Hey, I have an MBA in Marketing in addition to an MS in Health Sciences. I get it. Marketing is the “art” of leading the customer to your product or service. But good marketing is the art of being virtuous and helping people. That’s why I follow the science.
Getting back to my dear matcha.
Matcha confers super benefits. And you can benefit from them. I have the science to back this. It won’t cure cancer, heal holes in your intestines, or cure your depression. But it tastes wonderful and it will offer benefits.
What are matcha’s “super” health benefits?
Besides its nutritional contribution, matcha provides a wide range of health benefits, including:
- Antitumor effects
- Mood improvement
Matcha contains a big serving of vitamins and polyphenols, like flavonoids, tannins, and catechins. These are antioxidants that protect our cells against harm from age or chemicals. They help us to reduce our risk of developing chronic diseases. Matcha even has a higher amount of the well-known catechins EGCG and ECG than green tea.
Matcha is a good source of an amino acid called L-theanine. This amino acid isn’t naturally present in most foods; green tea and its offshoot, matcha, are strong sources. L-theanine can reduce anxiety and physical or mental stress.
Overall, matcha consumption provides super health benefits, but it’s not a superfood. It’s a super food.
Why matcha is a super food but not a superfood
Science has proved matcha has a lot of health benefits. Those facts will remain true no matter how popular matcha is. As a nutrition trend, matcha can be substituted at any time for a new superfood. Superfood used to be a short-lived label, but in modern times many things help it to survive.
The term superfood has been around for a while. Since the early part of the 20th century, the word was used for marketing reasons. But thanks to the internet, social media, and influencers, now the term is everywhere. And people keen on new foods and health trends embraced the term and helped to spread it.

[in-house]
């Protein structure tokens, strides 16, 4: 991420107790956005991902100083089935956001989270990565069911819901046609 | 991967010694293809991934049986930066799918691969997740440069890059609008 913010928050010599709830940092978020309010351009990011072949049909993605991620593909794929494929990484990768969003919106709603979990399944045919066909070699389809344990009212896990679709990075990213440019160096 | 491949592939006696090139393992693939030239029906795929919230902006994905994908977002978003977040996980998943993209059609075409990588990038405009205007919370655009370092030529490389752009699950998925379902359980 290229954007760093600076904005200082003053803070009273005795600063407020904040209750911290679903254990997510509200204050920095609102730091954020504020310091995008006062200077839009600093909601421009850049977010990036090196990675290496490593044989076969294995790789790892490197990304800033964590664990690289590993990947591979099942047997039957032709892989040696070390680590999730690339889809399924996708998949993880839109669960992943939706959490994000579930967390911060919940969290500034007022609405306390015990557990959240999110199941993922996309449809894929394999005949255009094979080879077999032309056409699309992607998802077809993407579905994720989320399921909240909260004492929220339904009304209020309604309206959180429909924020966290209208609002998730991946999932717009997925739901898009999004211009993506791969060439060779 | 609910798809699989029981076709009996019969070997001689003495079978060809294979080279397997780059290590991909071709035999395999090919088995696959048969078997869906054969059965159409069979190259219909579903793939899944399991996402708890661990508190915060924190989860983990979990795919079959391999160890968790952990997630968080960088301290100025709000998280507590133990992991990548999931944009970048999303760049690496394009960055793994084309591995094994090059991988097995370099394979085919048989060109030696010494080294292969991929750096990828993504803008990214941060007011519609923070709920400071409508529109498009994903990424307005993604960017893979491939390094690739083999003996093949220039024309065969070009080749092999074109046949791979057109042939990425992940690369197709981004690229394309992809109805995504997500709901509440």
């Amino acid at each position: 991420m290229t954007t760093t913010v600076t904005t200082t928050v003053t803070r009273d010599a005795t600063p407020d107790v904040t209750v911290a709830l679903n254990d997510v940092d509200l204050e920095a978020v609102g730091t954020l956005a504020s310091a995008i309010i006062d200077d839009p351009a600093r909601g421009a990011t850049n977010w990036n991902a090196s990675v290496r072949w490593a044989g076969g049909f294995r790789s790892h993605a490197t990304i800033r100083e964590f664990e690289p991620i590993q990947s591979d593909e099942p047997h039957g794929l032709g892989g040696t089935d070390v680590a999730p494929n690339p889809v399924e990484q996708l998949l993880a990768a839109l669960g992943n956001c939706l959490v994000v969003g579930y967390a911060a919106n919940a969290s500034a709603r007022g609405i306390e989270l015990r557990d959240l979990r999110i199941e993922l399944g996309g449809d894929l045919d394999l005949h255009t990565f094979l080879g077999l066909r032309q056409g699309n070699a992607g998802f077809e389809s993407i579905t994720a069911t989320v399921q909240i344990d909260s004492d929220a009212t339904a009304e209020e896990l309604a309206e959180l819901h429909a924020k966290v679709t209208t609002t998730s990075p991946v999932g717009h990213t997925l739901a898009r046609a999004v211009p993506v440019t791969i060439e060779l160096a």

Years ago, “experts” realized the potential of matcha to become a trend in nutrition and lifestyle. That’s because it’s a novel food in the West, despite the centuries-long tradition in the East. Its health benefits only make it more popular. Matcha’s good and good for you.
Throw in some romance of Asia and Japan, and you’ve got your perfect marketing storm.
Food legislation in Europe and the U.S. has been toughening up in recent years, though.
Countries are regulating the use of misleading terms like “superfoods”. Even if the food is healthy, industry can’t use health claims when unhealthy ingredients (in excess) like salt or sugar are involved.
These laws don’t deny the benefits of foods like matcha, they just remind put a cap on misleading language.
Japan doesn’t really have “superfoods” they’re a Western thing
Many trendy foods considered healthy today have a long history in Japan. For instance, some fermented foods, like natto (fermented and stinky soybeans, which I love), currently popular in Western countries have been consumed for thousands of years in Japan.